For the past few days, mass media have said a lot about the recent visit of Brazilian President Dilma Rousseff to the United States and the hospitality shown by US President Barack Obama. Somebody is already warning that Rousseff has sold Putin and BRICS, has forgiven Obama the tapping of her phone and has even ceased to be left-of-center. Their concern is that Brazil has stopped being one of the global poles of force and that the South American leftists have lost their leader.
In reality, Brazil has never gone too far from the United States - even despite its involvement in BRICS. Rousseff has repeatedly said that unlike some of her South American colleagues, she is neither willing nor going to quarrel with President Obama – especially now that he will no longer tap her phone and the phones of the top ladies like Angela Merkel and Michelle Bachelet.
On the other hand, one of the reasons Rousseff is in politics is the persecution of her Bulgarian father Petr Rusev by the Soviet NKVD (the People’s Commissariat for Internal Affairs) and GRU (the Chief Intelligence Directorate). Accused of having stolen the Comintern’s money, Rusev was forced to flee from Sofia to Paris and then to the Brazilian city of Belo Horizonte, where he changed his named to Pedro Rousseff, married schoolteacher Dilma Jane da Silva and gave birth to Dilma Rousseff.
Rusev dared to inform his family about his whereabouts only after the death of his deadly enemy, former Secretary General of the Comintern, Prime Minister of the People’s Republic of Bulgaria Georgi Dimitrov. By that time Pedro Rousseff was already a rich man, who enjoyed high authority among Belo Horizonte’s post-war Nazi community.
His influence helped him to save Dilma Rousseff when she joined the radical left Palmares.
She survived tortures and sexual violence in jail and got out of there unlike many other prisoners of those times (due possibly to her father’s Comintern money). After that, she stopped being radical and started a career of financier and economist. In politics she appeared due to her leftist moods. She is proud of being leftist, but, on the other hand, she is rumored to enjoy strong support from the Brazil-based children of German Nazis.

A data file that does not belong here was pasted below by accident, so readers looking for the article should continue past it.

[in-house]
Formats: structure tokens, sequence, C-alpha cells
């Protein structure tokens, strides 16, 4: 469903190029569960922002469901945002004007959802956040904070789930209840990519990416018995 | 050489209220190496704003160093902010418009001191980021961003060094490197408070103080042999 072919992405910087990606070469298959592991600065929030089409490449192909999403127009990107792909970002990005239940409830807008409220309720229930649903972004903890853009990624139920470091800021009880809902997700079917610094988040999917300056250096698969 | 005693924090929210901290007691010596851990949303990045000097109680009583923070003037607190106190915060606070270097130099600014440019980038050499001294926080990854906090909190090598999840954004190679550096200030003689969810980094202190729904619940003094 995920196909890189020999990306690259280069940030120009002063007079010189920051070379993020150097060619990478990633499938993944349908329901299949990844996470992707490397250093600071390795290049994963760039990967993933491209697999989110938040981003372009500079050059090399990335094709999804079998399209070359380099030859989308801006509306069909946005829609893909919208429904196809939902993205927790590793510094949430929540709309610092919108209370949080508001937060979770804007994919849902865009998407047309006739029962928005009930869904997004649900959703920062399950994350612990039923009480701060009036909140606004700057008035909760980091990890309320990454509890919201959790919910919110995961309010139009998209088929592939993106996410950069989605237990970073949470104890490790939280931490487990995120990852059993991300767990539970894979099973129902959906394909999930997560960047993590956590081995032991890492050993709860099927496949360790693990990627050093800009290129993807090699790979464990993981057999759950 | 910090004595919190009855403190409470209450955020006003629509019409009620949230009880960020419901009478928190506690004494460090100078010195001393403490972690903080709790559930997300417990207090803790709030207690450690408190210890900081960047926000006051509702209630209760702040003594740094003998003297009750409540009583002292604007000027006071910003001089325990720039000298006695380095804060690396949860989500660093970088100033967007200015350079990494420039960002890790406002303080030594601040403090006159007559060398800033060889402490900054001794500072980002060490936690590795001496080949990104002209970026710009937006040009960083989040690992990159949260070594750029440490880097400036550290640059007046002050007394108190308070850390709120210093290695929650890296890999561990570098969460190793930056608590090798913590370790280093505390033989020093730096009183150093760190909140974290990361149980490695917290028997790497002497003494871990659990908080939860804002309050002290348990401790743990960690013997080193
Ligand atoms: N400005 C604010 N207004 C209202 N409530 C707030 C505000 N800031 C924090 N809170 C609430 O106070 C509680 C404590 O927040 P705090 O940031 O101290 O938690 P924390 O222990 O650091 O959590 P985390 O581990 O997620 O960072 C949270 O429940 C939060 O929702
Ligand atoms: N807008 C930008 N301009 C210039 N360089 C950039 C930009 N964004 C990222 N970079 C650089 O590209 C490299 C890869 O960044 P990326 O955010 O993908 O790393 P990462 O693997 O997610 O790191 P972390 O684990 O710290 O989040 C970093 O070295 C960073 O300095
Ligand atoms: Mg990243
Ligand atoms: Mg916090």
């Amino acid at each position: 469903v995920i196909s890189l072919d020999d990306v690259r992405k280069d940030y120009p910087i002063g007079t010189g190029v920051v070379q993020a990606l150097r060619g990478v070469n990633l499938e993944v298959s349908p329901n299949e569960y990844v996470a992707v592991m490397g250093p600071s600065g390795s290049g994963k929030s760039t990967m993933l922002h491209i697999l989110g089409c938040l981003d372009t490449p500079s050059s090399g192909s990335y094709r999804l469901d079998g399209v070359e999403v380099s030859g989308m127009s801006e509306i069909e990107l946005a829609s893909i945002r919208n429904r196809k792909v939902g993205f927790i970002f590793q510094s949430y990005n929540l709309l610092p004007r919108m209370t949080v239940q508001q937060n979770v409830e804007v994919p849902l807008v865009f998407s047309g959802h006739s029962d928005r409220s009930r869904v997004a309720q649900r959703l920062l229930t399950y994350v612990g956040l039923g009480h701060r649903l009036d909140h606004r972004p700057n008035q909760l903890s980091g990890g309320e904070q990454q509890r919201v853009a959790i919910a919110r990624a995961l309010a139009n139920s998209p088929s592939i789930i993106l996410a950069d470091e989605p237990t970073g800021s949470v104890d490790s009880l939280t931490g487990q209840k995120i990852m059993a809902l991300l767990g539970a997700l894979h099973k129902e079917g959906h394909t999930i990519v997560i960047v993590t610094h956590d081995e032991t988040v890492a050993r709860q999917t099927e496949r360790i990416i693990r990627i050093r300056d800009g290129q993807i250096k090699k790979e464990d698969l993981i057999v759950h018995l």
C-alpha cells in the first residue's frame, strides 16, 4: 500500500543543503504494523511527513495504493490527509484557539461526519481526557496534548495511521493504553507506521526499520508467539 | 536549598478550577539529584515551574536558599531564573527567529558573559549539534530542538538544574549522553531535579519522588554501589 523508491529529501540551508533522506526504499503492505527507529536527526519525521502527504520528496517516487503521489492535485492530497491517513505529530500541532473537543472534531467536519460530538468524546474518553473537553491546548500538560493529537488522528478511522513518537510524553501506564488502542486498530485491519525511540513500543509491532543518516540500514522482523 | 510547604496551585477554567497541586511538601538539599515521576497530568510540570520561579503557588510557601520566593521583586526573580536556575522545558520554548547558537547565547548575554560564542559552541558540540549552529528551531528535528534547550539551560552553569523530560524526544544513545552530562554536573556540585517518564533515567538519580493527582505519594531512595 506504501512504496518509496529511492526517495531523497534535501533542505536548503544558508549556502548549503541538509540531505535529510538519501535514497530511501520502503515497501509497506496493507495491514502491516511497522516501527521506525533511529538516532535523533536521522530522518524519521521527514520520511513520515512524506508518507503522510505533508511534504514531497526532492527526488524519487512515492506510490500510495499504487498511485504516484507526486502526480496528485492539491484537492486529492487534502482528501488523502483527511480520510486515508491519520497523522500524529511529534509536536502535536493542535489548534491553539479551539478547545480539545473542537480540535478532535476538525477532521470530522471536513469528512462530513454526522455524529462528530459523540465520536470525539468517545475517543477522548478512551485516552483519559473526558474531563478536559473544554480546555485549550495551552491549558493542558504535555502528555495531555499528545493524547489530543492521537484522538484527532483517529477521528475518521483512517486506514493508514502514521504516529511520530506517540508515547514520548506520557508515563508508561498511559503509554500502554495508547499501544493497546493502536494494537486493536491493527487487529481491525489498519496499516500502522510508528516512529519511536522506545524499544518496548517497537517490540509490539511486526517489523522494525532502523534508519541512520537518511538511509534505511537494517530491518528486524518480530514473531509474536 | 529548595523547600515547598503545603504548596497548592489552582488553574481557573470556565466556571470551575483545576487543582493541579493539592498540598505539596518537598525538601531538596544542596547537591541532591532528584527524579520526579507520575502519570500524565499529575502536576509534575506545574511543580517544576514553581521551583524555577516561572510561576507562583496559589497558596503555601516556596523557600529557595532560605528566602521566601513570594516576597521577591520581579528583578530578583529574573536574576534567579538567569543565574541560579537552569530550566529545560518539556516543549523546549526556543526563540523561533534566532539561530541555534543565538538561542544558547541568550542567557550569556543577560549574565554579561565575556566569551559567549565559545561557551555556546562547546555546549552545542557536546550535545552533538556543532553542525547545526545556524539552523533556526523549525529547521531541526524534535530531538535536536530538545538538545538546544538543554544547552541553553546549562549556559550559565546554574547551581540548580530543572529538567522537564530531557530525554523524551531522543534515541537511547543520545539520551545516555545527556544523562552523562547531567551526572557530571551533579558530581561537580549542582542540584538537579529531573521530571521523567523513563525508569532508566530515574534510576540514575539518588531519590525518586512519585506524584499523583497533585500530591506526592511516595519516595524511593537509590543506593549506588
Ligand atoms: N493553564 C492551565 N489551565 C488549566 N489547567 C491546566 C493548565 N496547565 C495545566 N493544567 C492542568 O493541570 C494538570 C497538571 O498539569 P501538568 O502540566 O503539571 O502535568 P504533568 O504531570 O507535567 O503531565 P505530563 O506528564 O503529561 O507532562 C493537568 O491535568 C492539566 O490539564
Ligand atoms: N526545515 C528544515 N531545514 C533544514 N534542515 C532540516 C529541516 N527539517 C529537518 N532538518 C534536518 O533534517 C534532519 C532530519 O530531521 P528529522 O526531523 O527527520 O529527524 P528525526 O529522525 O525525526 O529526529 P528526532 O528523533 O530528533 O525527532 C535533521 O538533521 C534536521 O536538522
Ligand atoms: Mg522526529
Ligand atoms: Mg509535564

When after the Petrobras scandal, the opposition sought to impeach Rousseff, some backstage forces sent her to meet with Obama and organized a brilliant PR campaign in her support.
It should be noted that the Brazilian radical leftists do not associate themselves with the Soviet ideology.
Considering all this – and also Rousseff’s childhood nightmares - one can hardly expect her to like Russia. Her decision to take part in BRICS was merely pragmatic. Brazil was a good partner with India, South Africa and China long before the concept of BRICS emerged. So, it just had no alternative to become Russia’s partner as well. Being the key force in South America, Brazil has traditionally been a pro-Western nation with an independent foreign policy. So, we can hardly expect it to spoil relations with the United States for the sake of BRICS.
Dilma Rousseff is a brilliant economist and financier and a pragmatic politician and will work for the benefit of her country in order to stay in her office and to turn Brazil into a global power. In the Portugal-speaking world, Brazil will accept no rivalry. Its key bridge with China is Macao, a former Portuguese colony in China. Today the Chinese have started to build a railroad across Amazonia. This is going to become one of the key transport arteries in the world in the 21st century. So, Brazilian-Chinese relations will certainly be the core of BRICS and both nations will need Russia for staying independent from the United States.
As regards Brazil’s efforts to improve its relations with the United States, we should not panic here as countries like Cuba, Venezuela and Nicaragua are also doing it. And this is also why the Pope is visiting Ecuador, Bolivia and Paraguay. On the other hand, some sources report emerging conflicts between some Latin American radical leftist and left-of-center presidents and governments. The last examples are growing tensions between Peru and Bolivia, Peru and Chile, Uruguay and its powerful neighbors, Brazil and Argentina and Costa Rica and Nicaragua. This is a sign that politics in Latin America are gradually shifting from the left to the right. The key reason is the economic crisis in Venezuela and that country’s inability to support its radical leftist allies any longer.
Argentine President Cristina Fernandez de Kirchner will soon undertake the last attempt to consolidate the Latin American leftists. In an effort to stay in power, she is provoking a new Falkland conflict with the United Kingdom. But her neighbors, Dilma and Michelle, will hardly support her in the matter.
Georgy Kolarov, EADaily analyst for Latin America